It’s been almost a decade since we launched Peopleforce Recruitment, way back in 2013. During that time we’ve helped dozens of businesses, big and small, face their recruitment challenges, across sectors as diverse as aviation, pharmaceuticals and information technology. Throughout all of these industries and inside almost every sector we speak to, we see that they’re now experiencing some of their hardest hiring headaches to date.
British businesses, in particular, have been faced by a double-whammy of difficulties - which are largely none of their own making. Brexit, for starters, has reduced the talent pool across the country, as perhaps made clearest by the shortage of lorry drivers which caused such chaos last summer. And there’s now murmurings from the finance industry – one of Britain’s most highly prized sectors – that we’re facing an imminent shortage in foreign workers.
But it’s not just Brexit bureaucracy that’s to blame for the current skills shortage. The repercussions of COVID-19 have undoubtedly spread into the labour market too.
According to economists we’re now feeling the effects of the ‘Great Resignation’, with employees leaving the workforce or switching jobs in droves. In light of the pandemic, older employees are opting for early retirement, while younger staff, backed up by a buffer of lockdown savings, are becoming emboldened and walking away from jobs that don’t meet their demands.
The result of all this is an estimated 1.1 million job vacancies at the last count; the highest level we’ve seen in 20 years. So, if you’re a business that’s looking to hire or simply retain your current staff, what can you do to best face the opportunities and threats posed by this challenging labour market?
In every case, the first step is to look carefully at your employee proposition. While all the issues arising from Brexit are out of your control, one thing that is in your power is creating an attractive place to work. And it doesn’t just come down to offering the best salary. As the ‘Great Resignation’ has shown, in the current job market many workers are seeking something more.
Put yourself in your employees’ shoes and consider what is most important to them. Is it flexibility around childcare? The ability to work remotely from anywhere? Getting back into the office environment? A four-day working week? One positive thing that the pandemic has shown us is that our ways of working needn’t be as rigid as they used to be, especially in white collar sectors where there’s more opportunity to embrace technology and move to more flexible ways of working.
Above all else try to avoid a one-size-fits-all approach, and be willing to adapt. Whatever your business’s new way of working – entirely remote, hybrid or office-based – make this clear to
candidates and your employees from the outset, and consider using your policy as a USP.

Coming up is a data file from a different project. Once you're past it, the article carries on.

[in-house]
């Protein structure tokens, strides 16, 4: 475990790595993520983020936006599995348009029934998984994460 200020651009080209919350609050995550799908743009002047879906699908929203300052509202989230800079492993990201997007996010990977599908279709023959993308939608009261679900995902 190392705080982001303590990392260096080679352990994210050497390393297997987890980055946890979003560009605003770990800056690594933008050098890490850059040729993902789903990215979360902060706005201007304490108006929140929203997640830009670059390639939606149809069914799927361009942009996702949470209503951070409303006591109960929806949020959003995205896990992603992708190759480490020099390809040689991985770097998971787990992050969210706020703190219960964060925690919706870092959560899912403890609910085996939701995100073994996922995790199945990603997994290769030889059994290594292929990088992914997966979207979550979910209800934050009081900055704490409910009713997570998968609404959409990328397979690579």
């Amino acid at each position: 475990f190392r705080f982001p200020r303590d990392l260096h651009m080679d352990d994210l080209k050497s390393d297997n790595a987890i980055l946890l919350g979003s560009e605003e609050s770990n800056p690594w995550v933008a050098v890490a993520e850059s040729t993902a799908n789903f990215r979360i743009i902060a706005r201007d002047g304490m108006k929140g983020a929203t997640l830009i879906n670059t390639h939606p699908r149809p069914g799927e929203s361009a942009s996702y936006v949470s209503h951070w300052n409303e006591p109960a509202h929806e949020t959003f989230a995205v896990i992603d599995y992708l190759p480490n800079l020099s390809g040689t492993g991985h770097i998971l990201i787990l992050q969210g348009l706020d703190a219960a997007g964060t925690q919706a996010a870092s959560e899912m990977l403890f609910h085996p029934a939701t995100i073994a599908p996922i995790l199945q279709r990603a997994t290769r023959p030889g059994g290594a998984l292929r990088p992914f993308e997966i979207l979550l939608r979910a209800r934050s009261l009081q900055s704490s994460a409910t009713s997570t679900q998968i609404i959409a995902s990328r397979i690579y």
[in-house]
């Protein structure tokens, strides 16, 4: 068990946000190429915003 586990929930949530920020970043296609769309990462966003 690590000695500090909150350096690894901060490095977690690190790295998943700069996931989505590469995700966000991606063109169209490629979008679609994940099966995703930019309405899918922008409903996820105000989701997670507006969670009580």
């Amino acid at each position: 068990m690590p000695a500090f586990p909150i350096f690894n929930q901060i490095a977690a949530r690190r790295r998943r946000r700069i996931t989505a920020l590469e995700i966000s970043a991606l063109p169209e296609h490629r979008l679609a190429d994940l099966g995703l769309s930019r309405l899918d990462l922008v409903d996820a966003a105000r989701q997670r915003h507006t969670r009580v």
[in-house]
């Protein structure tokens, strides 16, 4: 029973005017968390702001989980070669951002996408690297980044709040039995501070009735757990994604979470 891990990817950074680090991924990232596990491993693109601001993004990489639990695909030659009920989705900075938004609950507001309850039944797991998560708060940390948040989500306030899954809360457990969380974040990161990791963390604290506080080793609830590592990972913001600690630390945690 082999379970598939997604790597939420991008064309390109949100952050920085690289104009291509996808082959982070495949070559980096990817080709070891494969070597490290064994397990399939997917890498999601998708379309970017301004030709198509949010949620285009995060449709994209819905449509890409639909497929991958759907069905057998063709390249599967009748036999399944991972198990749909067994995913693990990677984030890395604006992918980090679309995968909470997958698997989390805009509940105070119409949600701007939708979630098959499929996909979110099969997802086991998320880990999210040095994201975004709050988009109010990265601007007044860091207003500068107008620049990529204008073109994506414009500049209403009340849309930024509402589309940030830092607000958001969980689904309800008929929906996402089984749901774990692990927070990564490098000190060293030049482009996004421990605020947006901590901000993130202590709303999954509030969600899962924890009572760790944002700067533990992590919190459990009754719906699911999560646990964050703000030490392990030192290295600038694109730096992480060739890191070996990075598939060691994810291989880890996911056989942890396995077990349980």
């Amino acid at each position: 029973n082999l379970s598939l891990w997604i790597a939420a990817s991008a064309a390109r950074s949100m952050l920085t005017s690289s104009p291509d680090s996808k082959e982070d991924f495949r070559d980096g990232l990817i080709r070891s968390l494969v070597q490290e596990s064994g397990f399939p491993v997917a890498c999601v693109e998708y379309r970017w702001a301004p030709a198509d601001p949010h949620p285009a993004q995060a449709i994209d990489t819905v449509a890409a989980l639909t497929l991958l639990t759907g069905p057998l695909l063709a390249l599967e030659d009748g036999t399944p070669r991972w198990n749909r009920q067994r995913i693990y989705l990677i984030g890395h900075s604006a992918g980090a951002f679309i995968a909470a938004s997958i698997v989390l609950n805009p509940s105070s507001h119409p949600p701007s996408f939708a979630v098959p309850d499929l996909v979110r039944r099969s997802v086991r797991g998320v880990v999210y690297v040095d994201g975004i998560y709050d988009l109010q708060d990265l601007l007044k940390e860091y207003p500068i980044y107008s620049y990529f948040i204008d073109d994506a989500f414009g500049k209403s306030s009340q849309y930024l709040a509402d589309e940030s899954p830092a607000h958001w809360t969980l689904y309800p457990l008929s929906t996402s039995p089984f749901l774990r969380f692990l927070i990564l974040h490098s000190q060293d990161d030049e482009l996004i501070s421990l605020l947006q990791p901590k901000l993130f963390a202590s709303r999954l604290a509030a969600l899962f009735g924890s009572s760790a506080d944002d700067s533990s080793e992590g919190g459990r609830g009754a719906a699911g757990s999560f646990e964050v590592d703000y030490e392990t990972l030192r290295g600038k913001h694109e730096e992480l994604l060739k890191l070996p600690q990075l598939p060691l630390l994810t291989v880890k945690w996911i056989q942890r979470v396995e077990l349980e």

If you are embracing remote or hybrid working, just be sure to be mindful of your responsibilities to your employees, and bear in mind that the legislation is ever-changing. Seek professional advice, if needed, and work with industry bodies to protect yourself and your employees.
Elsewhere, it’s also worth reassessing how you care for the wellbeing of your workforce. Another repercussion of the pandemic is that we’re all feeling a lot more vulnerable – both physically and mentally.
One way to address this amongst your staff is to offer enhanced support and perks directly linked to improving their health. Big names including Starbucks and PwC have all taken recent action here by giving staff easy access to mental health professionals or apps, and by following suit you could improve staff performance and retention. This is something Peopleforce has done for many years and we’ve seen the benefits time and again. It will also demonstrate that you’re a caring company, which is increasingly attractive to any employee.
Finally, when you want to attract candidates that are going to stick, consider engaging with a trusted recruitment partner who understands your business. The best recruiters will have access to candidate pools that aren’t readily available, giving you that edge over your competitors.
They’ll also be able to manage the recruitment process from start to finish, and gauge a candidate’s true motivations to ensure that these match. Understandably, this is something which can be often missed when recruitment is the responsibility of the hiring manager (who just wants to fill their vacancy) or the HR team who have 101 other things to deal with.
All too frequently, recruitment happens as a knee-jerk reaction to somebody handing in their notice and the search for a direct replacement begins. However this is the perfect opportunity for you to reassess your requirements and ask some questions such as ‘What is the actual purpose of this role?’, ‘Has the nature of the role changed?’, ‘What value does this position add to the team?’ and most importantly, ‘Why has the person resigned?’. By doing so you will know that you are at least hiring someone for the right reasons.
Post-Covid the hiring landscape has changed forever. And now more than ever companies need to discover what their prospective and current employees want from an employer. Get this right and you might be able to benefit from new talent entering the workforce, while also retaining your current staff. Rather than viewing the ‘Great Resignation’ purely as a threat, view it more as an opportunity to do things better.
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